The hospital owes its existence above all to the three traditional roles of doctor, nurse and patient. The nurse’s role evokes a myriad of associations, from the Virgin Mary through to Ingrid Bergmann, and appears to be clear-cut. In reality it is far from clear-cut, as it incorporates a great number of more or less vital activities. The doctor, historically only a minor figure on the hospital stage, shot to the top in the nineteenth century, on a wave of scientific claims swallowed whole with religious fervor, and perpetuated to this day by TV and trashy novels, with the result that a formidable whiff of heart transplants now permeates even the most backwoods county hospital. And what about the patient? He has no role to play at all, you say? He simply falls ill, through no fault of his own?—Come now, please make up your mind whether you want to be sick or healthy!—Evidently there is an element of choice in the matter. We can—and must—decide one way or the other, otherwise we will irritate our boss—our boss at work, or the hospital boss. A patient lies down—in Chodowiecki’s day he used to sit—or ambles gratefully around the park, convalescing. He resigns himself in any case to the three-role spiel, although it has long been due for an overhaul; but more of that later.

Do other similar institutions exist? Yes, indeed: the night. Yet night is a natural phenomenon, you say? The sun is shining on the Antipodes and so it is dark in our neck of the woods? Anne Cauquelin was the first to posit that the night is artificial. And there is no disputing that human behavior shapes the night one way or another, in line with various man-made institutions. In Switzerland I can work undisturbed after 9 p.m. then go to bed. To give someone a call at that hour is considered impolite. In Germany my telephone is quiet all evening then springs to life at 11 p.m.—for the cheap-rate period begins at 10 p.m., whereupon all international lines are immediately overloaded, and it takes around an hour to get a connection.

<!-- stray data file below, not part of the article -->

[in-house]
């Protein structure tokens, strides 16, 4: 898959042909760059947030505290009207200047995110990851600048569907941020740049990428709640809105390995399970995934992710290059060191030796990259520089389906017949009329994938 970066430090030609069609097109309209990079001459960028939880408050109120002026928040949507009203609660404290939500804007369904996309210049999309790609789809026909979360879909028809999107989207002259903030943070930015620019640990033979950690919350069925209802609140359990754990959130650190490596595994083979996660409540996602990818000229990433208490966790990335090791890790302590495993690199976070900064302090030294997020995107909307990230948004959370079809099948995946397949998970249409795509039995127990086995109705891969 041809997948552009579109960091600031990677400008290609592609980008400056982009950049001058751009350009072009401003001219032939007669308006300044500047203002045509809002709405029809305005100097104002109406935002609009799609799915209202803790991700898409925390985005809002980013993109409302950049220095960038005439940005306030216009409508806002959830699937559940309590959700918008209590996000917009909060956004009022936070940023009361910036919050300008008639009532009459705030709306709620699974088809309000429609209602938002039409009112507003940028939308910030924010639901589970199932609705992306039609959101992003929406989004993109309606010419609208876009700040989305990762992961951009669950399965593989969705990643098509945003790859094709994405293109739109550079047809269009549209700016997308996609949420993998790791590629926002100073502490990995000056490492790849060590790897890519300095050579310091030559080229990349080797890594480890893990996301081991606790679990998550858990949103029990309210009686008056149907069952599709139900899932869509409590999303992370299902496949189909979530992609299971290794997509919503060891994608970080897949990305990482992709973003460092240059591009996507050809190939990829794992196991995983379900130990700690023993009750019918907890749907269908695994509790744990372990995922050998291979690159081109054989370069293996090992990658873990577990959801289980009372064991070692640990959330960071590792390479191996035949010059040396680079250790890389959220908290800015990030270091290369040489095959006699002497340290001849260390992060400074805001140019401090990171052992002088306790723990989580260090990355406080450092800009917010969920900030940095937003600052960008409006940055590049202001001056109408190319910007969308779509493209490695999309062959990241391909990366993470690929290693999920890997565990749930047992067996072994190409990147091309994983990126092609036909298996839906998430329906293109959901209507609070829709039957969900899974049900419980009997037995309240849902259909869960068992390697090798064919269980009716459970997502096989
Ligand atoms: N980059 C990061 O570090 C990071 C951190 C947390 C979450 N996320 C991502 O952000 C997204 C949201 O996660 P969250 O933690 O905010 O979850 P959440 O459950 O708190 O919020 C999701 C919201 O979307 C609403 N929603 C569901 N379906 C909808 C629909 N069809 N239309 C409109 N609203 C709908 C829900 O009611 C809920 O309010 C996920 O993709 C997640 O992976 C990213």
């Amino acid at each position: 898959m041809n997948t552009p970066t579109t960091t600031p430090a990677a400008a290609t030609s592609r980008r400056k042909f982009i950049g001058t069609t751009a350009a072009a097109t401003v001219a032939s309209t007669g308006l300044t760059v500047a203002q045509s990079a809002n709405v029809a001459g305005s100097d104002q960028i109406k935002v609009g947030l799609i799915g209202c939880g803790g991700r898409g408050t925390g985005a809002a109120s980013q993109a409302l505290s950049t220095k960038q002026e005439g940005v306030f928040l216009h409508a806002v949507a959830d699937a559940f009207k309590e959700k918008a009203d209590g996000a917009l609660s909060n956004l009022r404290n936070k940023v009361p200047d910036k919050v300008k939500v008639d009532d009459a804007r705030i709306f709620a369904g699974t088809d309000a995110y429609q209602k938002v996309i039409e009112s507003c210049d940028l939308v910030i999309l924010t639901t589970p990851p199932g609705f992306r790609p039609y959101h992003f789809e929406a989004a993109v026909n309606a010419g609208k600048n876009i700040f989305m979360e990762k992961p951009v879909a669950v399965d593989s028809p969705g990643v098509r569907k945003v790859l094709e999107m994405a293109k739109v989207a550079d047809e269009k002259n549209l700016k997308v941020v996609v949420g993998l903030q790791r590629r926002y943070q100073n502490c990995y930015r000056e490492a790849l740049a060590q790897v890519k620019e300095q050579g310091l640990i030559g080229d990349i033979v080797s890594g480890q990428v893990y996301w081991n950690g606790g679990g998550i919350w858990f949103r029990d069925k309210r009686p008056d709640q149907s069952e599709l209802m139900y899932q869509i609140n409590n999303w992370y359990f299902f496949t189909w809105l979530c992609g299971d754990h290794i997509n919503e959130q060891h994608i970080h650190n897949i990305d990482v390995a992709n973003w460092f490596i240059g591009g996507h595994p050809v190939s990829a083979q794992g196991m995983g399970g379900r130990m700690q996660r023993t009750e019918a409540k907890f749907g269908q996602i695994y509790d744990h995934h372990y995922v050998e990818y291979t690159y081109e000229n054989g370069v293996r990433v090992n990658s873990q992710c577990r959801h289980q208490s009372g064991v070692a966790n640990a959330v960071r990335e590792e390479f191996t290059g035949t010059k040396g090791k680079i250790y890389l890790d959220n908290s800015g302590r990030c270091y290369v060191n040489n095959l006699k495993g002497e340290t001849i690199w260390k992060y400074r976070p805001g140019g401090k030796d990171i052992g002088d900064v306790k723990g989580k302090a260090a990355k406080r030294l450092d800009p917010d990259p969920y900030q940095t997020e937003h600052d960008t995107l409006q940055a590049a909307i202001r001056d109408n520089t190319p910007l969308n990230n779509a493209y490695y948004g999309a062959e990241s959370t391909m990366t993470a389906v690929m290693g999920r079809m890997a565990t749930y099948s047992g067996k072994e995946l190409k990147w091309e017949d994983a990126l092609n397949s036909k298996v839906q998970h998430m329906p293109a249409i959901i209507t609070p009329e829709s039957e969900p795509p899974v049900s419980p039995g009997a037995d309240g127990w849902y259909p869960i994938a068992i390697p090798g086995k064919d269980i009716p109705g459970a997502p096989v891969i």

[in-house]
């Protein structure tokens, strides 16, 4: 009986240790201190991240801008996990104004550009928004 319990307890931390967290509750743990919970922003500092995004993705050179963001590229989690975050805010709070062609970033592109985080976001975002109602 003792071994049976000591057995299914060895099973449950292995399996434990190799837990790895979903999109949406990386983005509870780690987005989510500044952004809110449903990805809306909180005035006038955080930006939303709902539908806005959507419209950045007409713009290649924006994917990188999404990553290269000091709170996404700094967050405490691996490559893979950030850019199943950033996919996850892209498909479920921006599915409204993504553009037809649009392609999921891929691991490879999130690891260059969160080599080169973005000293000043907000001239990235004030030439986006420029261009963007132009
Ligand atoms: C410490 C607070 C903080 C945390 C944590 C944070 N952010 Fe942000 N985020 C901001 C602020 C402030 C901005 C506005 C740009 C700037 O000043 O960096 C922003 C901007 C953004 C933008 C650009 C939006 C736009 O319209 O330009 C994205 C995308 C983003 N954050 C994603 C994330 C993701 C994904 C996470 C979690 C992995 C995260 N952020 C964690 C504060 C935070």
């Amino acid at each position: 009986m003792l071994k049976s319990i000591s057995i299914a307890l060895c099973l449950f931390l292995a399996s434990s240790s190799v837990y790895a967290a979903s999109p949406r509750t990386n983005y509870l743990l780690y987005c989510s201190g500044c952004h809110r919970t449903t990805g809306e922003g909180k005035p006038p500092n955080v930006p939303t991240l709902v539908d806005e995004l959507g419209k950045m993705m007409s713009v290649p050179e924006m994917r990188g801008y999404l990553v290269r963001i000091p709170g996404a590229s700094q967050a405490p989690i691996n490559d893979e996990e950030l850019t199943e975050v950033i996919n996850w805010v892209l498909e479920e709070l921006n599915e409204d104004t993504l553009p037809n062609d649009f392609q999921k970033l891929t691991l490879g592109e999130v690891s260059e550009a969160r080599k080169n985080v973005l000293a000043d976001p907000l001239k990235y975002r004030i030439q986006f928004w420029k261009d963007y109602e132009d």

Thus the night, which evidently originally had something to do with the dark, is a man-made construct, comprised of opening hours, closing times, price scales, timetables, habits and streetlamps. The night, like the hospital, is in urgent need of redesign. Why does public transport cease to run at precisely the moment people drain their last glass in a wine bar, leaving them no option but to take the wheel? Might not a rethink of opening hours make the streets safer for women obliged to return home on foot, late at night? Are we going to live to see the day also in these climes, when car ownership is the sole guarantee of a measure of safety?

Let’s take another institution, the private household. For the traditional designer, the household is a treasure trove of appliances clamoring to be planned. There are endless things here to invent or improve: coffee makers, food mixers, and dishwashers, to name only a few. The planner deploys novel means to ensure everything stays the same. Moves to reform the household were made around 1900: early mechanization fostered collectivization as well as untold experiments with canteens, public laundries and built-in, centralized vacuum cleaners. Thanks to the invention of small motors these amenities were reinstated later in the private household. Kitchen appliances save housewives’ time, you say? Don’t make me laugh!

The war on dirt is a subsystem within the institution, private household. What is dirt? Why do we fight it? And where does it go after we emerge supposedly victorious? We all know the answer. We just don’t like to admit it. The dirt we fight along with the detergents we use to do so is simply environmental pollution by another name. But dirt is unhygienic, you say, and one cannot avoid a spot of cleaning? Strange! Because people used to clean, even before they knew about hygiene. And besides, the filters used in vacuum cleaners are not fine enough to contain bacteria effectively. Which means that vacuum cleaners merely keep bacteria in circulation. What a shame for the vacuum cleaner, the designers’ favorite brainchild!



Design Is Invisible, Lucius Burckhardt
 (1925–2003), 1980



Lucius Burckhardt
 and Cedric Price have exhibited in a performative setting (Lucius Burckhardt and Cedric Price – A stroll through a fun palace) at the Swiss Pavilion in Giardini, Venice (Architecture Biennale, 2014).

Credits for the cover image:

Cedric Price, Fun Palace: Interior perspective, 1964, black and white ink over gelatin silver print. 12.6 x 24.8 cm. DR1995:0188:518. Cedric Price fonds, Canadian Centre for Architecture, Montréal.